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Theology in the Doing

“To say that we are one in Christ is more than a pious platitude,” writes Michael Casey. “It is a mandate that we are called to make a reality.”

Only unity seems almost impossible these days, doesn’t it? Our world is coming apart at the seams. Wars rage, people seem more interested in shouting at one another instead of listening for understanding, societal ills continue to grow, and even congregations are divided. Many ask, “Where can we turn for guidance? Where can we find hope?”

In my own search for meaning, I am drawn to what Dietrich Bonhoeffer referred to as the “theology in the doing.” Struggling to make sense of what it meant to be the Church in Germany during World War II, Bonhoeffer declared, “The Church is only the Church when it exists for others.”

Our recent mission trip to Guatemala has deepened my appreciation of what it means to be the Church, the body of Christ in the world. Like it or not, discipleship should move us beyond our own needs, wants, and desires outward in loving service to our neighbors in need. Both here in Johnson County, Kansas, and in far-flung places like Guatemala where many of our siblings in Christ live in extreme poverty, even though people work 12-hour days to provide for their families.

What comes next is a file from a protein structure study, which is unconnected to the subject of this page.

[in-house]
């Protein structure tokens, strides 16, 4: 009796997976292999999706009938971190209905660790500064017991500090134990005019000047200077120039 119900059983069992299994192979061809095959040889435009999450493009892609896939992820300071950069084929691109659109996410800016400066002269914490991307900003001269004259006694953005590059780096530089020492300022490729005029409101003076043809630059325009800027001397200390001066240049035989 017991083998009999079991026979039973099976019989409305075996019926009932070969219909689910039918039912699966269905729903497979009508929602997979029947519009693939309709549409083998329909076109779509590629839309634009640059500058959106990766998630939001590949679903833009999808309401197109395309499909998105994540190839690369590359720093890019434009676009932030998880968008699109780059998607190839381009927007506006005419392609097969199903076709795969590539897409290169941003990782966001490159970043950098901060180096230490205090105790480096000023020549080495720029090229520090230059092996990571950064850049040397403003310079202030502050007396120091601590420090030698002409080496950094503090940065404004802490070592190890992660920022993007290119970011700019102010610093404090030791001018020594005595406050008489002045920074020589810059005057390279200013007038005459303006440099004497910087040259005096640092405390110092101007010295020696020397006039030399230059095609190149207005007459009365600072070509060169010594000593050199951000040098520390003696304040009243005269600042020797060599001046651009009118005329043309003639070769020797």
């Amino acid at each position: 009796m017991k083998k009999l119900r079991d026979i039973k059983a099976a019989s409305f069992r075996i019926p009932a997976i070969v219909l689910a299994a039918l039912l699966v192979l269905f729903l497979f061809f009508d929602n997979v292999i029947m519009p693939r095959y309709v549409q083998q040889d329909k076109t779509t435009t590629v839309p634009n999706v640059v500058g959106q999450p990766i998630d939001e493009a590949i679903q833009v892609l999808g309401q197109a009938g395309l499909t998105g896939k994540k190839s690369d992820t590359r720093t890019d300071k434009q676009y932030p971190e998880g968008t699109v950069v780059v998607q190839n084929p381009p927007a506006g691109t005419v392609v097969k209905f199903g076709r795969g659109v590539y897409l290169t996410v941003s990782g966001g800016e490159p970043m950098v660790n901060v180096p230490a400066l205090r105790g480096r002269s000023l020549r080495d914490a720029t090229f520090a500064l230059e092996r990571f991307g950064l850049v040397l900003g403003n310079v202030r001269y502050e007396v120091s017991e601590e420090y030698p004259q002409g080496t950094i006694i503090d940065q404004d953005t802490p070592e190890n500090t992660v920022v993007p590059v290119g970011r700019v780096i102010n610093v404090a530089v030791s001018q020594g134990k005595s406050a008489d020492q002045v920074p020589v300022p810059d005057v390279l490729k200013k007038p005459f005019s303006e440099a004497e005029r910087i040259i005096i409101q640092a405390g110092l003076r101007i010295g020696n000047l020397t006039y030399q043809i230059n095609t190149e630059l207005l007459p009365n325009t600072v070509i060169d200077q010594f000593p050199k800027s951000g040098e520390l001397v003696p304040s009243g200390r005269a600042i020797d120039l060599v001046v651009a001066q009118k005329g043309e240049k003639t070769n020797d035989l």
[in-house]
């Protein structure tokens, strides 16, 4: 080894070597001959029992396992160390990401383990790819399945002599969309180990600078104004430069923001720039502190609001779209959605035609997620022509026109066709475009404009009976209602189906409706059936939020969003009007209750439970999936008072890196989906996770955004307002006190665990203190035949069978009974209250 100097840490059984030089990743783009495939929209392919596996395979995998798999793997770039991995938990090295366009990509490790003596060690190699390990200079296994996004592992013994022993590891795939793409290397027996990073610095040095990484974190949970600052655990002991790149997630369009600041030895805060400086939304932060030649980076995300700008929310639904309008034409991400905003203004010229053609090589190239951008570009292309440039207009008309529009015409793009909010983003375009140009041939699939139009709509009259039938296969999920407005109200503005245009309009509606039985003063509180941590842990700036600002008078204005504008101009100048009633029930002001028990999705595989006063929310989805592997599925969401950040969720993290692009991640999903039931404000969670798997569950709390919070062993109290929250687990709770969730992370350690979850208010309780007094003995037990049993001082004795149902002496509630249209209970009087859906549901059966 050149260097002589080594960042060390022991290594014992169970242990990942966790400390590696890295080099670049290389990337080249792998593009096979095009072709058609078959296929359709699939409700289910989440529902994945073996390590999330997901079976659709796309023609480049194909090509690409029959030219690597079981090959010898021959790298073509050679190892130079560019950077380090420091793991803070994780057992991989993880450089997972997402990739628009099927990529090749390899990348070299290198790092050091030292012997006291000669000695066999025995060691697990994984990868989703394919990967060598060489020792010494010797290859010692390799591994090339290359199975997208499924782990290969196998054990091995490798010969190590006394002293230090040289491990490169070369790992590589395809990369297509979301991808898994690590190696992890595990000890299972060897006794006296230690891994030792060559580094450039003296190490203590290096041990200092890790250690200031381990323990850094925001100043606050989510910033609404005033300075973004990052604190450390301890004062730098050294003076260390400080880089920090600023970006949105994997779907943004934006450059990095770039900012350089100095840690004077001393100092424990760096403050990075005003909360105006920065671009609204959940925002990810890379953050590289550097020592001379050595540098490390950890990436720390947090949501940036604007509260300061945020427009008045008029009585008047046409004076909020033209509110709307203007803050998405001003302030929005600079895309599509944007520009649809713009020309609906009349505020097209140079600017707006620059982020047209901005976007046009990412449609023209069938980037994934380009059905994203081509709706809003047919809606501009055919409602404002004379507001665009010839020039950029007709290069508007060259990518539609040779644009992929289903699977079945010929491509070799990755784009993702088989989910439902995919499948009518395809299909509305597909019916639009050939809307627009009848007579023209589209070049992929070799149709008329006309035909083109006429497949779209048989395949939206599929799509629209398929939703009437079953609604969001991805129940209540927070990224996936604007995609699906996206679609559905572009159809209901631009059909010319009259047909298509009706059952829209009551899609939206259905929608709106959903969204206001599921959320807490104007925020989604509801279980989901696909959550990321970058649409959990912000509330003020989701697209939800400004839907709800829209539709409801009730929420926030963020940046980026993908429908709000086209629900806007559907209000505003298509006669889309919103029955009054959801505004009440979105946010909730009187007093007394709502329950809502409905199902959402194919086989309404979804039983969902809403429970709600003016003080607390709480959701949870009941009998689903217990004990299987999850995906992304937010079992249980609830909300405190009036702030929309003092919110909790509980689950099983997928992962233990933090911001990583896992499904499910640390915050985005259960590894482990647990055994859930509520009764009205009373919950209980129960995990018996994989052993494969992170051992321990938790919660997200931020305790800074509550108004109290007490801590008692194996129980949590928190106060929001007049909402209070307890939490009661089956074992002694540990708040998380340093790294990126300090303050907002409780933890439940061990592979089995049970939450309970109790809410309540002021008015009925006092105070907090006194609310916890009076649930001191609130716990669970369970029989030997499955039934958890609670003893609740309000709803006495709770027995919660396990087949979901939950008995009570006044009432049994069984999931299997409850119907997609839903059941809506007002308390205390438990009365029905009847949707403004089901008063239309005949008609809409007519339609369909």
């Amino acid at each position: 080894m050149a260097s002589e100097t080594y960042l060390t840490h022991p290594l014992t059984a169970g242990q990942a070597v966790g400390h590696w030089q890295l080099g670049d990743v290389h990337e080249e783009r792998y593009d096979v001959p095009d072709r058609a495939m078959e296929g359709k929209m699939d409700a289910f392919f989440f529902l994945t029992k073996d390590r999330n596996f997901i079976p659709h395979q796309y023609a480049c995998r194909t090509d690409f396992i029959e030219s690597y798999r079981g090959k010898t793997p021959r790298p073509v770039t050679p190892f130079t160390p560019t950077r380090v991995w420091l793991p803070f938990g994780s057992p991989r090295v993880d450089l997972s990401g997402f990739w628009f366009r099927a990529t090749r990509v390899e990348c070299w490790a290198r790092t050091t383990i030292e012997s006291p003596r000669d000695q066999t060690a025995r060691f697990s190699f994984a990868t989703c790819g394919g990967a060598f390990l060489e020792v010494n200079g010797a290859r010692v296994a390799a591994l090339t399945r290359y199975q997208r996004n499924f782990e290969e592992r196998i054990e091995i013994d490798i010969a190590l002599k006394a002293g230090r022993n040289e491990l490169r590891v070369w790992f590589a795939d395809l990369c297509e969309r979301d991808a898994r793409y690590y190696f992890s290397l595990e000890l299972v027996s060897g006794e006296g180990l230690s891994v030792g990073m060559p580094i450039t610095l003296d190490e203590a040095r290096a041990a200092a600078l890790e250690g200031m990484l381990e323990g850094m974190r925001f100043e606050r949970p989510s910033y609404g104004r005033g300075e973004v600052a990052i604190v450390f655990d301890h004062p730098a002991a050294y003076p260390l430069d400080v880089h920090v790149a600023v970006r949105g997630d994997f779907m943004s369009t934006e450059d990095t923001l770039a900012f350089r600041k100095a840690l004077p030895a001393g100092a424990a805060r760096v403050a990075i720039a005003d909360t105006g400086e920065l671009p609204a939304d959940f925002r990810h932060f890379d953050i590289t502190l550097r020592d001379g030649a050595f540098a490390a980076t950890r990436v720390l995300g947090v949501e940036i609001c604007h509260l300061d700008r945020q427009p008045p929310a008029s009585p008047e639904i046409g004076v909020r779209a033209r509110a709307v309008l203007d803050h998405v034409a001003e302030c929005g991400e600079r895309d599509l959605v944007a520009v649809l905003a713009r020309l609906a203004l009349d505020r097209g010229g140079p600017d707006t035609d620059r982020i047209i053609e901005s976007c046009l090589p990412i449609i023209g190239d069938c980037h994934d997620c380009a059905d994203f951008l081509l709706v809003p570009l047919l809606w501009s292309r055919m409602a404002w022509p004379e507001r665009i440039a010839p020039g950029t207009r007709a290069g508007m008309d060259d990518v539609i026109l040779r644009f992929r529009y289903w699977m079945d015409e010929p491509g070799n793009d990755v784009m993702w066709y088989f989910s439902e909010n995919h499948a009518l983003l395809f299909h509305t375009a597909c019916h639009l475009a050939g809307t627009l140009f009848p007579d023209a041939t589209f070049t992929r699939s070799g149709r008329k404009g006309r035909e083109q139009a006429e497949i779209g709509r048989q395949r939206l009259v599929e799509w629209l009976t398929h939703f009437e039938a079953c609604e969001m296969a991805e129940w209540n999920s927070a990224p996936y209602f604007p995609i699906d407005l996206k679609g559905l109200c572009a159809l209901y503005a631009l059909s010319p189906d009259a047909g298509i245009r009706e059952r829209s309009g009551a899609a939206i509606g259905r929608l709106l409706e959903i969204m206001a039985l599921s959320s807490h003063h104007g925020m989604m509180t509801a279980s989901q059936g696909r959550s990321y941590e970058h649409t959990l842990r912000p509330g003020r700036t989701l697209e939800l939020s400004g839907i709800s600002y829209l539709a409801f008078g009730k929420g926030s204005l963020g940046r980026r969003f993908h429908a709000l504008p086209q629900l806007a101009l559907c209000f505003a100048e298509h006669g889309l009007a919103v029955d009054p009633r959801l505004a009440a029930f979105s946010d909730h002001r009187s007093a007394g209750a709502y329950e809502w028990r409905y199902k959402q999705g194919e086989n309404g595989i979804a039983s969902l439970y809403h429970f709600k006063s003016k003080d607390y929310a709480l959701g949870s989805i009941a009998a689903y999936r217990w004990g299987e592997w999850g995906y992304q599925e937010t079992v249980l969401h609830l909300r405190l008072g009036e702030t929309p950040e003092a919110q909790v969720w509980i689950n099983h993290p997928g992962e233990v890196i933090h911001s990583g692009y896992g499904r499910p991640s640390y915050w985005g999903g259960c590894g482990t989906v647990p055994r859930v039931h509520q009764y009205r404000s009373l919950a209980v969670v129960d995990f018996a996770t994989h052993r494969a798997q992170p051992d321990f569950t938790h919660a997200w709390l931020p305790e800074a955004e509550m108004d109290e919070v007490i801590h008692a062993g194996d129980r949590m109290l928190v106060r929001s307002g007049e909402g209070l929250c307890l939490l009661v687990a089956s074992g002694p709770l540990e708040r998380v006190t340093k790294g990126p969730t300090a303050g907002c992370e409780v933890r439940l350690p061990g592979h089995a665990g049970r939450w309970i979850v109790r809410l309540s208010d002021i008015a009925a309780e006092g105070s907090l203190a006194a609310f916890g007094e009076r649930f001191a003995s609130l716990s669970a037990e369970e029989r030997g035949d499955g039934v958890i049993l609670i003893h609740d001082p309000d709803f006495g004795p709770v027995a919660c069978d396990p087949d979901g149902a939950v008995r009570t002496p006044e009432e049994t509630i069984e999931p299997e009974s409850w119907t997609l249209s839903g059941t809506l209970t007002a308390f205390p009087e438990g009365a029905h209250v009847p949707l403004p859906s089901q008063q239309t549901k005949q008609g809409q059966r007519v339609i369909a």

The opportunity to travel to Guatemala to learn and to serve has challenged me (and I suspect others) to embrace the call to discipleship, to follow the Way of Jesus in everyday life, and to look for and discover the face of Jesus reflected back to me in my neighbor.

As the ancient text prayed, “As this fragment of bread was scattered upon the mountains and gathered to become one, so may your church be gathered together from the ends of your earth into your Kingdom” (Didache 9:4).

In Christ,
Pastor Jon

Tags: Weekly Word